State-Provided Defense as Noncomprehensive Planning.

AuthorCoyne, Christopher J.
  1. Introduction

    Even staunch critics of the managerial-administrative state, such as Ludwig von Mises, F. A. Hayek, James Buchanan, and Gordon Tullock, identify a crucial role for government to provide security to citizens. Perhaps the best illustration is Buchanan's notion of the "protective state," which emerges at the constitutional level and is tasked with protecting the core rights of citizens via internal security, contract enforcement, and defense against external threats (1975, pp. 95-97). There is a fundamental tension in the work of these scholars. They identify numerous inherent problems with the operations of the managerial-administrative state. These include the inability to engage in economic calculation, which prevents the efficient allocation of scarce resources, and perverse incentives in political institutions, which result in a variety of undesirable outcomes. At the same time, these authors argue that something akin to the protective state can avoid these problems and successfully provide citizens with protection from threats.

    This paper explores this tension with specific focus on those state activities that fall under the broad, and typically underspecified, category of national defense. Economists commonly characterize national defense as a pure public good that must be provided by the state due to market failure (Coyne and Lucas 2016). This characterization, however, raises a host of issues that most economists ignore. For one, it assumes that the state is capable of providing national defense in the efficient quantities and qualities to overcome these market failures (see Hummel 1990; Hummel and Lavoie 1994; Coyne 2015). Moreover, it assumes that the state's activities are purely liberty enhancing instead of liberty eroding (see Coyne 2015, 2018; Coyne and Hall 2018). In making these assumptions, scholars treat national defense as a "black box" whereby an idealized protective state, imbued with the most awesome of powers, acts in a benevolent and omnipotent manner.

    We open this black box and shed light on some of the issues with state-provided defense. Our core argument is that the state's defense functions require planning, which faces two fundamental issues as discussed by Lavoie (1985). The first is the knowledge problem of how to allocate scarce resources to their highest-valued uses. The second is the power problem that results from the fact that planning requires granting significant discretionary power to the managerial-administrative state.

    Our analysis is best understood in the context of Lavoie's (1985) work on noncomprehensive planning, which refers to state control of parts of the economy with the remainder left to operate freely. Lavoie explores the knowledge and power problems associated with noncomprehensive planning and concludes that "the practice of planning is nothing but the militarization of the economy" because such efforts rely on the military mindset and forms of organization that were employed in the past to organize the war economy. We contribute to this literature and argue that the state provision of defense is the embodiment of Lavoie's noncomprehensive planning. Just like other efforts at noncomprehensive planning, the provision of defense suffers from the aforementioned knowledge and power problems, which we discuss in the following sections. We focus on the provision of defense by the US government, which illustrates the dual problems identified by Lavoie.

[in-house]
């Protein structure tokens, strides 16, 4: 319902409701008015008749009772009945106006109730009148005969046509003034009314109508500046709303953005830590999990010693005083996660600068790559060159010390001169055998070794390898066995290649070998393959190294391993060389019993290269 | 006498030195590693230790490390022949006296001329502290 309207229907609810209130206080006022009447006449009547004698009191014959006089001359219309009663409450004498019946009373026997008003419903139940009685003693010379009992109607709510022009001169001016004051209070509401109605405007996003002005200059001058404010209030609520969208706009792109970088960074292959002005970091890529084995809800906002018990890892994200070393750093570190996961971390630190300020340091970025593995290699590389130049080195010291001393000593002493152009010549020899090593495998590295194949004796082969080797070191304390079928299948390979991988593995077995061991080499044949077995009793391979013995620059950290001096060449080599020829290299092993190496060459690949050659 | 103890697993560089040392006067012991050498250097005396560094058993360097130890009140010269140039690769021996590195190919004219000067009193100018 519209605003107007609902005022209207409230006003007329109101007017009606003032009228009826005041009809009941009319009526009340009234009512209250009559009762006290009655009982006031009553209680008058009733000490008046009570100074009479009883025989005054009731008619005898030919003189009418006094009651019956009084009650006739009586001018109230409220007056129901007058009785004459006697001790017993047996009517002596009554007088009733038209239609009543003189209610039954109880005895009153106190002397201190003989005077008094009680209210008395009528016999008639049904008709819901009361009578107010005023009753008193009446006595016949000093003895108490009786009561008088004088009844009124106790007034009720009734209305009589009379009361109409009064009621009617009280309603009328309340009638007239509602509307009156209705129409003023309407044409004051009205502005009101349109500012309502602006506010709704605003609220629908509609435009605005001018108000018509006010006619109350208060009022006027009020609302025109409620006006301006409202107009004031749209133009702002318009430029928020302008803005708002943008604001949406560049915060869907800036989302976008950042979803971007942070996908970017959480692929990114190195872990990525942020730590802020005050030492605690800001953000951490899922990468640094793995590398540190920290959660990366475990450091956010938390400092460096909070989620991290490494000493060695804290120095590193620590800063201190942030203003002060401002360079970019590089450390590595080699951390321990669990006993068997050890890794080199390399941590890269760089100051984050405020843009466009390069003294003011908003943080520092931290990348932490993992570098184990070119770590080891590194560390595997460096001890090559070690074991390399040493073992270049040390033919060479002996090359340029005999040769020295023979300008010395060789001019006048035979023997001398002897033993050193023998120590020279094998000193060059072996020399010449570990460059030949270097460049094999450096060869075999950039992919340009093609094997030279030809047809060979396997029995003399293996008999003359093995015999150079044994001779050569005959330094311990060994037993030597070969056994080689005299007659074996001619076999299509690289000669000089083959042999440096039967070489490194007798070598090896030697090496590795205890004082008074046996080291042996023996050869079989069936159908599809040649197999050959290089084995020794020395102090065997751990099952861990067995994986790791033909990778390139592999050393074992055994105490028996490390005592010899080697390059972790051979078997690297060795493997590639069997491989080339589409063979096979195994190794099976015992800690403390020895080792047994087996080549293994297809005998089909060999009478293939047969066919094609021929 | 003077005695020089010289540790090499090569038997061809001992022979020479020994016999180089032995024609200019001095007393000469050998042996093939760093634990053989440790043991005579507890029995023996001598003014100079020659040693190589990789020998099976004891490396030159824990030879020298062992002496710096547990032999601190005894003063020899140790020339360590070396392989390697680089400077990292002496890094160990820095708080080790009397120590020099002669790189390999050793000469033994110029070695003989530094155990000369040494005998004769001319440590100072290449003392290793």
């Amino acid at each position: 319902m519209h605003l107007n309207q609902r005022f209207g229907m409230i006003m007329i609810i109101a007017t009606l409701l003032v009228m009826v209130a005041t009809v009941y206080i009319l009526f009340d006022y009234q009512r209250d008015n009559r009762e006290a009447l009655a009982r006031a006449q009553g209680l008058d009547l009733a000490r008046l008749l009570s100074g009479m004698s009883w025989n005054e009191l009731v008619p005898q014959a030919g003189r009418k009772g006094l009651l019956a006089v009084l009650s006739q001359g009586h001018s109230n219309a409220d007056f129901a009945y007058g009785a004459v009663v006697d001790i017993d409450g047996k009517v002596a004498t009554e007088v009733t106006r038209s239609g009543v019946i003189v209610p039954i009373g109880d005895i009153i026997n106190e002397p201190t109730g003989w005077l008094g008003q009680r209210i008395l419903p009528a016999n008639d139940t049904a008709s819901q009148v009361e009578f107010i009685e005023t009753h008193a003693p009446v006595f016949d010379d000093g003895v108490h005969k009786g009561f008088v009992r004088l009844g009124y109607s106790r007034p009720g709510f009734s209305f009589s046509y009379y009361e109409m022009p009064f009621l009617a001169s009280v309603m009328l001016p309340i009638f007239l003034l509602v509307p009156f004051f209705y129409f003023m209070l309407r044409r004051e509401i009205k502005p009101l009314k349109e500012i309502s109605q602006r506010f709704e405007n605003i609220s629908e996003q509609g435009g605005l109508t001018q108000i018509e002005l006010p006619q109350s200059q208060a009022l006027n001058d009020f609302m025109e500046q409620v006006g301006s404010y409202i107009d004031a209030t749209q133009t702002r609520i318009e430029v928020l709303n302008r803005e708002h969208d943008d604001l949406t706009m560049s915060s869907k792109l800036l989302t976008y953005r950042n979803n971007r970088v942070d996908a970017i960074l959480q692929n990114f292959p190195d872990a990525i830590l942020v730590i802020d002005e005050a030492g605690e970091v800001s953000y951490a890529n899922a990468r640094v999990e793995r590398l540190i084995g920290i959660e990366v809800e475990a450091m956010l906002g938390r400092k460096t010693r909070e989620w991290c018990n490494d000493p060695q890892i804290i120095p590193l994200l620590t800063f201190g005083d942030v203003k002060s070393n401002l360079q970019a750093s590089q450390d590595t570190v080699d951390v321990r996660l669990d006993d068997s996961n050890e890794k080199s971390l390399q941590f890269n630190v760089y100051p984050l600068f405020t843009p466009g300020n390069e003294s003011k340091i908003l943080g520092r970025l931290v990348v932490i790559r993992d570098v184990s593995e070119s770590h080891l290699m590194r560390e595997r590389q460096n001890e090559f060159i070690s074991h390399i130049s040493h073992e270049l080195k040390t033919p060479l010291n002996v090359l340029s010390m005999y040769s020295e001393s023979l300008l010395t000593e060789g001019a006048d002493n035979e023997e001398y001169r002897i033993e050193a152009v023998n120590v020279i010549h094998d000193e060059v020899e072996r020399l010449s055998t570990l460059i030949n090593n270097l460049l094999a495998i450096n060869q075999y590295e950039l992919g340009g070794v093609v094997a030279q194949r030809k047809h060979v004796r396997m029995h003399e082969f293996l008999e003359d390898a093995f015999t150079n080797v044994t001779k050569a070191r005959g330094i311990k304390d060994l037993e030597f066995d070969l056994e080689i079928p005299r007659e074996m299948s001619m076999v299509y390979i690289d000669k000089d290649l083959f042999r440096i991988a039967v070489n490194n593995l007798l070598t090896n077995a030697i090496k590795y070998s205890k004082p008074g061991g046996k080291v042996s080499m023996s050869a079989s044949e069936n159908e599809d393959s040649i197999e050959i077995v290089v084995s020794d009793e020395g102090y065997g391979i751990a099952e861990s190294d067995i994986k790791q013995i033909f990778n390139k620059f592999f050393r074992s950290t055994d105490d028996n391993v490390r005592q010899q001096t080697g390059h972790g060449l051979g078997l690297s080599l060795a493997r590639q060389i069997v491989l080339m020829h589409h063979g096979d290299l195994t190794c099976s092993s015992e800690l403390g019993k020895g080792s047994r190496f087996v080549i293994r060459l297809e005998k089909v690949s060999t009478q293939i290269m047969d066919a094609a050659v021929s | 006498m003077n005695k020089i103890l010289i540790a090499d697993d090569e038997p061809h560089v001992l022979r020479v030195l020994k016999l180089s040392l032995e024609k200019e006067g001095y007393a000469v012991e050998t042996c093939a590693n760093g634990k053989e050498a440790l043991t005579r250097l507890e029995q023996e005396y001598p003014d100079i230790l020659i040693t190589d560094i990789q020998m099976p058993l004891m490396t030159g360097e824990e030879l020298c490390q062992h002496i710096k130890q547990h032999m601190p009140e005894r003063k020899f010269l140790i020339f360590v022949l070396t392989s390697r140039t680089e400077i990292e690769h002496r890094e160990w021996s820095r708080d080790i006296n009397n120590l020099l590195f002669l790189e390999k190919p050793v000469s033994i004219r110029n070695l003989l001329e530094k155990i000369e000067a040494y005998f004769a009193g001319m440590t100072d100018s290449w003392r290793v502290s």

2. The Knowledge Problem

    To carry out its defense activities, the managerial-administrative state requires a dedicated budget. In the United States, the defense budget emerges through a multilayered budgetary process involving the Pentagon, defense committees in Congress, and members of the military industry (see Thorpe 2014). Once finalized, the various government agencies involved spend the budget on securing resources necessary for defense activities. These resources--labor and capital--are transferred from the private sector and enter a military sector with a unique structure compared to most industries in a market economy.

    The national government is the monopoly provider of final military goods and services. In most instances, the production of these goods entails contracting with private firms. In some instances, this process includes the purchase of civilian goods and services that are directed toward military purposes--for example, health care, clothing and uniforms, and vehicles. In other cases, the government purchases defense-specific goods such as weapons and specialized technologies that are not available for public sale to the civilian population.

    The reach of the US military sector into economic life is massive. For example, the US Department of Defense is the nation's largest employer with 1.4 million men and women on active duty and over 850,000 civilian employees. In addition, there are 836,000 members of the Select Reserves and 245,000 members of the Individual Ready Reserve forces (Department of Defense 2015, p. 6). According to one estimate, another 1.6 million Americans work in jobs that supply the military with goods and services (Reich 2010).

    A review of the top 100 defense contractors illustrates the entanglement of the military with a wide variety of private industries, including aerospace (Boeing, General Dynamics, Lockheed Martin), computer and technology (Hewlett-Packard, IBM), accounting and professional services (Deloitte), courier services (FedEx)...

To continue reading

Request your trial